The Varahanatha Temple, also known as Yajna Varaha Temple, is located on the left bank of the Vaitarani River on an island formed by the river, in Jajpur.
The main shrine is dedicated to Varaha, the boar avatar of the god Vishnu. Built-in 15-16th century, the temple is constructed in Kalinga architectural style. Besides the central Varaha shrine, there are numerous subordinate shrines to deities like Shiva, Vishnu, Vimala, and others.
On the basis of the architecture and structures enshrined in the temple, it is estimated to be built during the 15–16th century under the Suryavamshi Gajapati rule. Another legend attributes to the king’s head priest, Kasi Mishra. The Hindu saint Chaitanya Mahaprabhu (1486–1534), who was instrumental in establishing the Chaitnaya Math and propagated Vaishnavism (worship of Vishnu and related deities) visited this temple, on his way from Puri in 1510. The temple was refurbished by Raghoji I Bhonsle (reign: 1739-1755), the Maratha ruler of the Nagpur kingdom. It is a protected monument maintained by the Archaeological Survey of India
The festivals held in the temple complex are the Chandana Yatra, Sunia, Kartika Purnima, Baula Amavasya, Maha Varuni Yatra, Mahashivaratri, and so forth.
The temple faces east and is located in a 30-by-40-metre (98 by 131 ft) plot. The temple structure is built over a plinth of 25.30-by-12-metre (83.0 by 39.4 ft). The height of the temple is 22 metres (72 ft). Built in Kalinga architectural style, the temple has three components, namely the vimana (building containing the sanctum), the antarala (a small chamber between the sanctum and the hall) and the jagamohana (assembly hall).
The vimana is a Rekha deula (a tall building with a shape of sugar loaf) and the jagamohana is a pidha deula (square building with a pyramid-shaped roof). The Vimana as well as the jagamohana are square in shape. The temple is built in ashlar masonry with Khandolite stone, the exposed surfaces are plastered and given a white wash of lime. The outer wall is panchanga bada, that is, divided into 5 parts (from base to top): pabhaga, talajangha, bandhana, upara jangha and baranda.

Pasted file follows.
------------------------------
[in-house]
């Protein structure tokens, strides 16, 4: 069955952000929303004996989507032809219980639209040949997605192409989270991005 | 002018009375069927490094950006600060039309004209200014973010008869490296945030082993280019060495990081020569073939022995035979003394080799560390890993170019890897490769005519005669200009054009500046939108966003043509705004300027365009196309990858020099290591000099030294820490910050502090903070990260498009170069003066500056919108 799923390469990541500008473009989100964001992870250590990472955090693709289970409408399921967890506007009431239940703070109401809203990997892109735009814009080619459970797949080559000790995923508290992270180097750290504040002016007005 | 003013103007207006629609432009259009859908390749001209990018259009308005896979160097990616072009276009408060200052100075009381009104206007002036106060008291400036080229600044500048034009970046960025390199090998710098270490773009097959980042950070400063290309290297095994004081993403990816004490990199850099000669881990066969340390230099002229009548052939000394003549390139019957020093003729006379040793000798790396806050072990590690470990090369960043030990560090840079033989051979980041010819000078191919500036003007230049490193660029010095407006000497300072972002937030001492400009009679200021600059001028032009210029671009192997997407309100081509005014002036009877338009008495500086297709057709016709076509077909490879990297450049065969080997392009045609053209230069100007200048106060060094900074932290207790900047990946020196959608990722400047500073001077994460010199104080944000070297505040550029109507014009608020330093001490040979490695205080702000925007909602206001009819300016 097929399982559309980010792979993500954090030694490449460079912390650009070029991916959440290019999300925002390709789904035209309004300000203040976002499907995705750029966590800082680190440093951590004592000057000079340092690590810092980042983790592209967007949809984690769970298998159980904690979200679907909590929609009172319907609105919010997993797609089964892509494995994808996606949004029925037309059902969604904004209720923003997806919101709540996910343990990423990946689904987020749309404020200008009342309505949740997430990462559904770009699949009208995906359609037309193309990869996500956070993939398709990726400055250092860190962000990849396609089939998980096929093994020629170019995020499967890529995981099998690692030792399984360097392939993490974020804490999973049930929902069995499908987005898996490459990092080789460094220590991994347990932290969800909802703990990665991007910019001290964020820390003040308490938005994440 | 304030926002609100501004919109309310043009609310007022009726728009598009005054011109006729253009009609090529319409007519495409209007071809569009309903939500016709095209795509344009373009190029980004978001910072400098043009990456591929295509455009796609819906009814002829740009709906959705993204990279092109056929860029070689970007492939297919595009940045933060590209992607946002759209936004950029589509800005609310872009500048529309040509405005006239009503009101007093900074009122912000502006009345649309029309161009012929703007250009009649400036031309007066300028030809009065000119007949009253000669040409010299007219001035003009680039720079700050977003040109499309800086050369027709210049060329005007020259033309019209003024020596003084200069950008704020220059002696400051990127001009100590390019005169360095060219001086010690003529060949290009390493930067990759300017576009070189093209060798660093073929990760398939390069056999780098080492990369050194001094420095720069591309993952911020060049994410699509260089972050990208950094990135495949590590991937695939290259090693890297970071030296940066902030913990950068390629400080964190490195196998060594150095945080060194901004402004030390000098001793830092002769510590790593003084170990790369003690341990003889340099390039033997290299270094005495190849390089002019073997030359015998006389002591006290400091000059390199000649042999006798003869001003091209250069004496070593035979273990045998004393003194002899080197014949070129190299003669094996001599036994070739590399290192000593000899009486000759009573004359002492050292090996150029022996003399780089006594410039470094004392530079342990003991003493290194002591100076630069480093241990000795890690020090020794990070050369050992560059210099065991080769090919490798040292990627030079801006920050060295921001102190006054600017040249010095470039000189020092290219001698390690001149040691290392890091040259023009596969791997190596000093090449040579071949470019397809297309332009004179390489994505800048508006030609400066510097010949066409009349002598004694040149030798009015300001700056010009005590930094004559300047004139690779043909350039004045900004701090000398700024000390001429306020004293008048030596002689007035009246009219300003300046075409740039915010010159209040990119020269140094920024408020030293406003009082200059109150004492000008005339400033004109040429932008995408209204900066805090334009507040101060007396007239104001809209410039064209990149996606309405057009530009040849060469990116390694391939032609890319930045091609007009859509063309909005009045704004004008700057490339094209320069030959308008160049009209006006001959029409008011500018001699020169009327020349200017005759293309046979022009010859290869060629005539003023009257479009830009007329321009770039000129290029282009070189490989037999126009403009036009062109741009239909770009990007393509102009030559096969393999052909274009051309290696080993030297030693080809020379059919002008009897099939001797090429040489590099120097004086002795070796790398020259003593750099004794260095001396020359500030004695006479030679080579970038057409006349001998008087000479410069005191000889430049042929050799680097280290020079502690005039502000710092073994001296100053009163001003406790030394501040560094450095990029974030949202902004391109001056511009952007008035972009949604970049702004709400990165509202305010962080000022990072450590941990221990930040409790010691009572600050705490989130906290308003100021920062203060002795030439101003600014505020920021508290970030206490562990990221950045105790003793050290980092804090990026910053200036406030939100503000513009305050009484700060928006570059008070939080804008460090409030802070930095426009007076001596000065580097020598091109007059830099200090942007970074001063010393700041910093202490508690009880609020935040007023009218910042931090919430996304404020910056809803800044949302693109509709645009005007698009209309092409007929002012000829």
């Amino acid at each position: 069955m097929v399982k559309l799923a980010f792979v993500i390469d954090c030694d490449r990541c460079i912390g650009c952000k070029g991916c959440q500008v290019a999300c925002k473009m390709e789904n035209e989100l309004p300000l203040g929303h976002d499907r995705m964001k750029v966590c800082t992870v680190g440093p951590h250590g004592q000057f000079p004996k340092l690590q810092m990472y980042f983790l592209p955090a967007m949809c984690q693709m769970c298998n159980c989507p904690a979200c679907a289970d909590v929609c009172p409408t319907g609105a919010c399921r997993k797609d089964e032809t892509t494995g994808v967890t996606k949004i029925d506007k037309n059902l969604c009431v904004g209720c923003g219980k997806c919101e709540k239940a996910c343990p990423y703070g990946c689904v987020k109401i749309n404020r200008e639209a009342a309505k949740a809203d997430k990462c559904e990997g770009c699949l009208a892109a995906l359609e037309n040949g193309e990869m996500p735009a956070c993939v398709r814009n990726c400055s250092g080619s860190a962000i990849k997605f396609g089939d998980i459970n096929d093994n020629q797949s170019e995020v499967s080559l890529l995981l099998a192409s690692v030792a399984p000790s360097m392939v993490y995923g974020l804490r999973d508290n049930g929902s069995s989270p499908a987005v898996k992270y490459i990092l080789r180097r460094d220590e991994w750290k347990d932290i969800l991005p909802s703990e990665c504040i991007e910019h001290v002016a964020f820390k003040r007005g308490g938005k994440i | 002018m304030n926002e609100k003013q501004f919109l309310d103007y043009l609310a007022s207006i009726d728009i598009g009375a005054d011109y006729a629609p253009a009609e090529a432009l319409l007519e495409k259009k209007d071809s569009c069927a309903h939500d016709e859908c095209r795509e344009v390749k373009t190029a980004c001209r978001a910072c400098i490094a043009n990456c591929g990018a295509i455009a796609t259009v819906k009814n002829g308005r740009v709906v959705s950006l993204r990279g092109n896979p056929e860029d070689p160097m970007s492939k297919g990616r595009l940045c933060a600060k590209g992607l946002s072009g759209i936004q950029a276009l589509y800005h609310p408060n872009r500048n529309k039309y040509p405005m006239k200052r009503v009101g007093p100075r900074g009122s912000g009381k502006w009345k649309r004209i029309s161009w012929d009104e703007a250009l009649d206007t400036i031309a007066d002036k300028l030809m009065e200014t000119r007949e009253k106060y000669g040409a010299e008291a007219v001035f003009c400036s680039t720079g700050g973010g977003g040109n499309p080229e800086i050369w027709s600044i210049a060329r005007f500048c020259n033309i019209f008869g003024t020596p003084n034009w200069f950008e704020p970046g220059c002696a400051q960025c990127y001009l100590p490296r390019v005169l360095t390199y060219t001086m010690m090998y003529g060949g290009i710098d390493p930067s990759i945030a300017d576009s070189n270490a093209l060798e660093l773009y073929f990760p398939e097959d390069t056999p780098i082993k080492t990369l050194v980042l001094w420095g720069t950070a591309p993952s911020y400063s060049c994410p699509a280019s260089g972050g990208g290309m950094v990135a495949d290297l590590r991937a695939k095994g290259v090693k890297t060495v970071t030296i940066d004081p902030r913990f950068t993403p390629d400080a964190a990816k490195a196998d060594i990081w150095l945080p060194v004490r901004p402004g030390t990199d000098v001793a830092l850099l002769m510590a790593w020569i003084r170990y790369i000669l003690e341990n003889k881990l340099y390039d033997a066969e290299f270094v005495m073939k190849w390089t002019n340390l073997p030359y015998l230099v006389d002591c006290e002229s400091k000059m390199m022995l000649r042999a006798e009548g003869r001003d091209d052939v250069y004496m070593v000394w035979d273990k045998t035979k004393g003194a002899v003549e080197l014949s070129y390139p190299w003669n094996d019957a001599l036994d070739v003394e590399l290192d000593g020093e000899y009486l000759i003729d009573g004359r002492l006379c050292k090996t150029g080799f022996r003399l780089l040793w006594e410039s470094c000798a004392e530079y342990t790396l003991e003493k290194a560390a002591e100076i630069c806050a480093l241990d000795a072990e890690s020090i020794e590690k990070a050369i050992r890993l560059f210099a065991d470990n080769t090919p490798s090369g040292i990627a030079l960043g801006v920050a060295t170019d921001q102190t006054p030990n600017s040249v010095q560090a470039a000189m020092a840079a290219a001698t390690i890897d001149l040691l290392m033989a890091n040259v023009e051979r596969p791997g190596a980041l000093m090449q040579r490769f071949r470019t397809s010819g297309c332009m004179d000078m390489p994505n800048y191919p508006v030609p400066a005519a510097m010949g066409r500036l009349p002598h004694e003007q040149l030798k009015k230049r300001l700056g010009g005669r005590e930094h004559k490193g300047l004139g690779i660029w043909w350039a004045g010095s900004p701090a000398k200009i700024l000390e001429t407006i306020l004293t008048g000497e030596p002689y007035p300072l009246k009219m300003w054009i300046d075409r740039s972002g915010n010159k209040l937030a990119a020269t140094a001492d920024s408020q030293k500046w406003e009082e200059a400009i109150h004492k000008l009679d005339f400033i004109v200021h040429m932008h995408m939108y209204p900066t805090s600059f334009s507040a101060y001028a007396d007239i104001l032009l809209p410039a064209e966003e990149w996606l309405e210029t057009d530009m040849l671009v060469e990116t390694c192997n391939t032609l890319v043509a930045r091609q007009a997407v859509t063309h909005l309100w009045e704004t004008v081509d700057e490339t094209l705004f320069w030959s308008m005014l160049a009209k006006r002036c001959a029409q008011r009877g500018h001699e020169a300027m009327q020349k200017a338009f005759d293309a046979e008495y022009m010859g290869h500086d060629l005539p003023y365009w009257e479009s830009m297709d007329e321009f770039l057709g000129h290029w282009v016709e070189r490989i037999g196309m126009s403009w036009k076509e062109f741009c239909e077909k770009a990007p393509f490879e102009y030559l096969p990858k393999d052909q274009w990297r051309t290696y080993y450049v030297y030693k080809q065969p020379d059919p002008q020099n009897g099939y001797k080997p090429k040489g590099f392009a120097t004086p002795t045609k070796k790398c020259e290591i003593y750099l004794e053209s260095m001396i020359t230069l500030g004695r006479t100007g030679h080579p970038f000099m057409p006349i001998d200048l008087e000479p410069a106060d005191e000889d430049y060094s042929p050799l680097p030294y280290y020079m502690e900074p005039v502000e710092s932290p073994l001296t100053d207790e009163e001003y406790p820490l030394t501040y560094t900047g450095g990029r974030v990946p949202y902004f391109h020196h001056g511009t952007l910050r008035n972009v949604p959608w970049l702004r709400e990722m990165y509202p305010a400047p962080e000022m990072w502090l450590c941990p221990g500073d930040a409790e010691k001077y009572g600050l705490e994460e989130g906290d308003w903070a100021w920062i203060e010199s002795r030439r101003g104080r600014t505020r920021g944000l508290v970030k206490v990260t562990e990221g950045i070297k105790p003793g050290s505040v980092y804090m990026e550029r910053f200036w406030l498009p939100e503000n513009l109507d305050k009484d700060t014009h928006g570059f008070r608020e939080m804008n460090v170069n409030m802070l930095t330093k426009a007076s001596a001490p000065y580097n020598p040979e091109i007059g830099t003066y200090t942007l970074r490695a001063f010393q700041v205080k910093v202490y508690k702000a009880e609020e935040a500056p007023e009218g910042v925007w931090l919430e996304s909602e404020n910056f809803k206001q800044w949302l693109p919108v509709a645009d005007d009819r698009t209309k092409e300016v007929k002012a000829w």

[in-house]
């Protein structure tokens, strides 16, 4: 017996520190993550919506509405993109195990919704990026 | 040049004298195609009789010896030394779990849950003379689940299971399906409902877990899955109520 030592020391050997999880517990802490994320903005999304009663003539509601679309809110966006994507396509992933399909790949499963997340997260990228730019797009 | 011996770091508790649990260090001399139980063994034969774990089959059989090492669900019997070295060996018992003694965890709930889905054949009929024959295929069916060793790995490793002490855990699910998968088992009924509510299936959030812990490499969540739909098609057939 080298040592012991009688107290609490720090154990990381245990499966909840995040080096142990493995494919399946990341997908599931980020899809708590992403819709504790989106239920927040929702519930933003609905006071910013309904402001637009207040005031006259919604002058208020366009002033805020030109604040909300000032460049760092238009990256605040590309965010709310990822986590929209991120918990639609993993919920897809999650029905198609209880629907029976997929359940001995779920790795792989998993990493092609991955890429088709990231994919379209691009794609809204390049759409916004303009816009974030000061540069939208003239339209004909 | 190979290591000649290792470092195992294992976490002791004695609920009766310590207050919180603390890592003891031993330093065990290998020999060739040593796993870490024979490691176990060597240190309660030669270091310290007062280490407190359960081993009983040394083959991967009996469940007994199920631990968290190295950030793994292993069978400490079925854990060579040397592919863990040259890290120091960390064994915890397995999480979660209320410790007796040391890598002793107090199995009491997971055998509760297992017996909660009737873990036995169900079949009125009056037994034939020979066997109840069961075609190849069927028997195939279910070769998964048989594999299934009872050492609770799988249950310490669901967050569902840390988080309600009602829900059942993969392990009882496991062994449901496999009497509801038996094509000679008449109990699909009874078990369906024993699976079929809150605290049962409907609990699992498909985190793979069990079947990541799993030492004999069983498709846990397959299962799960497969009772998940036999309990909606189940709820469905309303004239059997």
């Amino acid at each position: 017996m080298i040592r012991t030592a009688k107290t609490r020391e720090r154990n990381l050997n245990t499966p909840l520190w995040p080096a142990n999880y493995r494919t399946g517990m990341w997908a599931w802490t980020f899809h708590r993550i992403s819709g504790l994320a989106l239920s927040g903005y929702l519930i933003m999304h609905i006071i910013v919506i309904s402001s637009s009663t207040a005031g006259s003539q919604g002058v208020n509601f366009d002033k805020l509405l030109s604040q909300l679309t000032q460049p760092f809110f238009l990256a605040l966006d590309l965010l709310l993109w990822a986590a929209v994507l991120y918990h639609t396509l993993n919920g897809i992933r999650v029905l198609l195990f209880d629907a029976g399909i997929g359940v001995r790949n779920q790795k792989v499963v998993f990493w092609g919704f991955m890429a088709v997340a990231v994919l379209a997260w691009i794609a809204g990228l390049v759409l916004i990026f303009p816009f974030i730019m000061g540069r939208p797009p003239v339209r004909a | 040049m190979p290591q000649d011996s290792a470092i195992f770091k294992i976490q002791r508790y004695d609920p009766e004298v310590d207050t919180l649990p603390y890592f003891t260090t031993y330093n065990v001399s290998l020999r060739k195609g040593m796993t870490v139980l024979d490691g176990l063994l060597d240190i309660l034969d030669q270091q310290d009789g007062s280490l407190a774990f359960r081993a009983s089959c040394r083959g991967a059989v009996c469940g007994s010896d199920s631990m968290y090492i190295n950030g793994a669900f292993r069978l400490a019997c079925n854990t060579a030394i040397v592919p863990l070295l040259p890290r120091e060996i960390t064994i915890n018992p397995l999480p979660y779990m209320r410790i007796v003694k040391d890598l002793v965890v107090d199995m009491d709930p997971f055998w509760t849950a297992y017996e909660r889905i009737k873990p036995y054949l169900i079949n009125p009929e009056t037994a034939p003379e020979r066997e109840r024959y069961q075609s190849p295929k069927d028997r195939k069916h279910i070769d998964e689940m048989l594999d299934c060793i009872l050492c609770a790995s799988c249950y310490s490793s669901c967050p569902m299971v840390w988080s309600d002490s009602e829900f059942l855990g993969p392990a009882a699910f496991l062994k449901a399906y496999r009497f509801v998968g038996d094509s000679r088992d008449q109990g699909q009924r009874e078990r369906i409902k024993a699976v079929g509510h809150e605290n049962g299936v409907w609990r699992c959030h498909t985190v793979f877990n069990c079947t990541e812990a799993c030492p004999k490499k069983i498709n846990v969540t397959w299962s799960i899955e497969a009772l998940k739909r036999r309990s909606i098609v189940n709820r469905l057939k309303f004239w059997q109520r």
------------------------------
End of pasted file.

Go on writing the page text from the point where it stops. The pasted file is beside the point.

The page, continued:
The sanctum has two images of Varaha, a Lakshmi (consort of Vishnu) image and a Jagannath (a regional form of Vishnu) image. The Jagannath image is made of wood, while the rest are made of chlorite. The talajangha of the vimana exhibits erotic sculptures, mother and child, and amorous couples. Musicians, devotees and Yamuna (a river goddess) are carved on the upara jangha. The pinnacle is Pancharatha (containing five Pagas or segments) in nature and decorated with figures of the udyotasimhas (lion with lolling tongue) and gajasimhas (the lion riding an elephant), all on central pagas (raha), except the main paga which bears a Varaha image.
The jagamohana and antarala have modern paintings with floral and animal or bird motifs. The jagamohana has a Garuda pillar. In the jagamohana, the sculptural images of dvarapala (gate keepers) of the Shaiva (related to the god Shiva) tradition, the head of Brahma and Astikajaratkaru (the goddess Manasa cradles her child Astika or a dead man who is revived) fixed to the walls. The niches in the talajangha of the jagamohana has images of the predominantly Buddhist deity Prajnaparamita, Vishnu, Kalyanasundara (marriage scene of Shiva and Parvati), Narasimha (avatar of Vishnu), Ganga (the goddess of the Ganges), Varaha, Parvati (consort of Shiva), Giridhari Govardhana (a form of Krishna – avatar of Vishnu) and dancing panels. The brackets supporting the gandi (temple pinnacle) have erotic sculptures of male and female figures and figurines of bharabahaka (goblins supporting the roof) and mother and child.
The temple also has independent sculptures of different ages, fixed at random. Deity sculptures in the temple include Ganesha (god of wisdom), Vamana (avatar of Vishnu), Vishnu, Narasimha, Brahma, Uma-Maheshavara (Shiva with Parvati) and Dhyani Buddha (a Buddhist image).
Legend / Local stories
When Brahma was performing Ashvamedha yajna, he realised that the Vedas were stolen, he then requested Lord Vishnu to retrieve them. As soon as the yajna was completed, Lord Vishnu emerged from the yagna in the form of a boar – His Varaha avatar – with the stolen scriptures. Since then, the location of the yajna came to be known as Jajpur. This 15-16th century temple is located at the banks of Vaitarani River on an island formed by the river. This ancient Varaha temple once had 4 deities – while 3 deities of Varaha are still here (Yajna Varaha, Vishnu Varaha and Adi Varaha). The fourth Deity named as Lakshmi Varaha was taken by King of Aul across Vaitarani to Kendrapara, Orissa.